Mar 24, 2008

peter-ing in

Some time ago I really enjoyed wrestling with a theological question that has a lot of practical application. While reading something from Scot Mcknight, I found myself challenged by this question:

When does Simon-Peter get his "salvation" certificate (metaphorically speaking)?

Thoughts:
  • Is it when he's introduced to Jesus? Andrew introduces his brother to Jesus, who tells him that one day he'll be called "Peter" - is he converted here? Might someone who subscribes to predestination believe this is the big reveal?


  • Is it when he confesses he's a sinner? After fishing all night with no success, Jesus tells Peter to do it again. He does, brings in many, and falls to his knees to declare he's a sinful man. Is he converted here? Confessional-oriented groups might like to think so.


  • Is it when he proclaims Jesus is the Messiah? Jesus asks who people say He is, and Peter erupts with the confession that "You are the Messiah, the Son of the Living God." Credal believers would really appreciate this and recognize this as the critical step.


  • Is it after the death and resurrection of Jesus? Peter denies Jesus three times, then after the resurrection confesses His love for Jesus three times. Is he converted here? And if so, which time - when he confesses Phileo love or Agape love? Many who hold to the importance of the veil being torn and the Law being released would claim this was the moment.


  • Is it after he (and the others) receive the Holy Spirit at Pentecost? This is after he is boldly preaching to others, then followed by more bold preaching to others. Is he converted here? Surely the Charismatics would think so.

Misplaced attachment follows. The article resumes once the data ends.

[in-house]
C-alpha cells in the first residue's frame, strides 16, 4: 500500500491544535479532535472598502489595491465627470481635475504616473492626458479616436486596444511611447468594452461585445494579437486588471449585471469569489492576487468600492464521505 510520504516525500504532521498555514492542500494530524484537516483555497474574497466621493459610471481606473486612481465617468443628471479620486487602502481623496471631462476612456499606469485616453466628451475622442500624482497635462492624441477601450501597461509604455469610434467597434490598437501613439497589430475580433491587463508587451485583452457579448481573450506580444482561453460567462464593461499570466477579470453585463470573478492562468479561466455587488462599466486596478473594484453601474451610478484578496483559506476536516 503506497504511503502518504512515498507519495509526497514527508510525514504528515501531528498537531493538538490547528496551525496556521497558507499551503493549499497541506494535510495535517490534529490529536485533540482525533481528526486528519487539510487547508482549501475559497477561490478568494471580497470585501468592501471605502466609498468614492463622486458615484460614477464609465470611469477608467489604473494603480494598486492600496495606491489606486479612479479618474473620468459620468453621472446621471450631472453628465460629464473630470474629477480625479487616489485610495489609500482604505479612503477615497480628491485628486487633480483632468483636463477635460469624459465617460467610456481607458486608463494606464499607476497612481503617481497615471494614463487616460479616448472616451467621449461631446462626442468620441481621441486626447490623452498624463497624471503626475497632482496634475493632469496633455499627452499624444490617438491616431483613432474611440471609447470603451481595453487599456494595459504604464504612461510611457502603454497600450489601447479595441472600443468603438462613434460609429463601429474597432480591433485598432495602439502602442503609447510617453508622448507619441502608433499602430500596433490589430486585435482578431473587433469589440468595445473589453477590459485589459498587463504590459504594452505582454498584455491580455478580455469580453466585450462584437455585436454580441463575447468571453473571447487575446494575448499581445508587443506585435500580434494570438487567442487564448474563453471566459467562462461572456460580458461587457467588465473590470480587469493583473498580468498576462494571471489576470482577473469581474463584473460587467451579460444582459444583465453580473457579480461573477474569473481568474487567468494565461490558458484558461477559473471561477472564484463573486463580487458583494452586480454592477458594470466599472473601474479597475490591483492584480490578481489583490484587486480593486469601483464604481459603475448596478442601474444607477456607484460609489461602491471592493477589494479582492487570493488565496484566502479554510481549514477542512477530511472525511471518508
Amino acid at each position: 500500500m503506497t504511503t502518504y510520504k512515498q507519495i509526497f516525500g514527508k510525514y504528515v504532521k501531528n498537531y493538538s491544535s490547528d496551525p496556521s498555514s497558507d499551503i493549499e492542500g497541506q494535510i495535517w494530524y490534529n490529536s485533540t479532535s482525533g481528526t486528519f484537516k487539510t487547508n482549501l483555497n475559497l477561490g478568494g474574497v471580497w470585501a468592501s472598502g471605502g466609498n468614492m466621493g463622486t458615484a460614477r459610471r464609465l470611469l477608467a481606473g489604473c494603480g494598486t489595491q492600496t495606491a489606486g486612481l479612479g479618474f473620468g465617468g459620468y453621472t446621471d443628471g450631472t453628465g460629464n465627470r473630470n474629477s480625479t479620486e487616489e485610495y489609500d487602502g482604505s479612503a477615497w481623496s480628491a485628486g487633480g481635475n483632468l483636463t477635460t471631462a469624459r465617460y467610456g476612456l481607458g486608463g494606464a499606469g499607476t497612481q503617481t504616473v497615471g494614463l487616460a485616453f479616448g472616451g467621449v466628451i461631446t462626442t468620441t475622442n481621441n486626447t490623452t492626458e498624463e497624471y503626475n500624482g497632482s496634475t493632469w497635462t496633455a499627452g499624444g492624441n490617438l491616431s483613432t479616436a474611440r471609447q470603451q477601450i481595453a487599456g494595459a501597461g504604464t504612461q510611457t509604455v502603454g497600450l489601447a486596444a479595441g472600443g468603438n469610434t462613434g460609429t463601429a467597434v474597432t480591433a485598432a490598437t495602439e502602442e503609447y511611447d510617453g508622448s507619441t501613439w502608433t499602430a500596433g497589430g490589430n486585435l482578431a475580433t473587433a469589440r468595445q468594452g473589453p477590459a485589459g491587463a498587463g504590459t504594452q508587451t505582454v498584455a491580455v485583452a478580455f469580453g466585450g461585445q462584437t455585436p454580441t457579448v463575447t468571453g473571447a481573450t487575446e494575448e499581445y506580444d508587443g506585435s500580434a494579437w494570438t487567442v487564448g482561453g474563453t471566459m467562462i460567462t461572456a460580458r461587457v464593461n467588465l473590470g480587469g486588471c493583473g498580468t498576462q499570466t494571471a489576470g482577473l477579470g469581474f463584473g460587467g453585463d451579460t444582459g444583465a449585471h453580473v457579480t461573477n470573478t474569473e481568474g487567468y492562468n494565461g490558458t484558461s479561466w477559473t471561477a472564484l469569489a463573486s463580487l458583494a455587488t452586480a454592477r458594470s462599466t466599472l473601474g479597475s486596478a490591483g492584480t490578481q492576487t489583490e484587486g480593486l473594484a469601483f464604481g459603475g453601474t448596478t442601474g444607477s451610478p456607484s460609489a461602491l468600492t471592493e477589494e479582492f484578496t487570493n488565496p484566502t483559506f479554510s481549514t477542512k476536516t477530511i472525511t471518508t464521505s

• Is it after his vision on a rooftop? Here he realizes that the circle of who is considered clean and unclean gets widened when God corrects his understanding. Is he converted here? Spiritual social activists would state this is the moment.


  • Is it when he's crucified upside-down (according to tradition)? Here he would fully identify with Jesus as one last act of surrender. Is he converted here? Extremists would like to think so.


  • Or is it after His baptism? And if so, when is that exactly?

The "moment" of all of this seems questionable by different schools of thought, but the process seems clear:

  • Peter is lost in life.

  • Peter is introduced to Jesus by Andrew.

  • Peter suspects Jesus might be the Messiah.

  • Peter is invited to follow Jesus, and he does.

  • Peter recognizes Jesus as someone profoundly superior.

  • Peter confesses Jesus is the Messiah (but still disagrees that the Messiah should suffer).

  • Peter perceives the Messiah must suffer.

  • Peter confesses his love for Jesus three times.

  • Peter realizes Jesus is Messiah for the Jews and the Gentiles.

  • Peter embraces Jesus' life as a paradigm for Christian living (hence, the writings of Peter in the Bible).

So how do we chart this? And do we need to? (Which is a question in itself.)


Where is the spike on the graph? Or are there several? And if so, which is the biggest?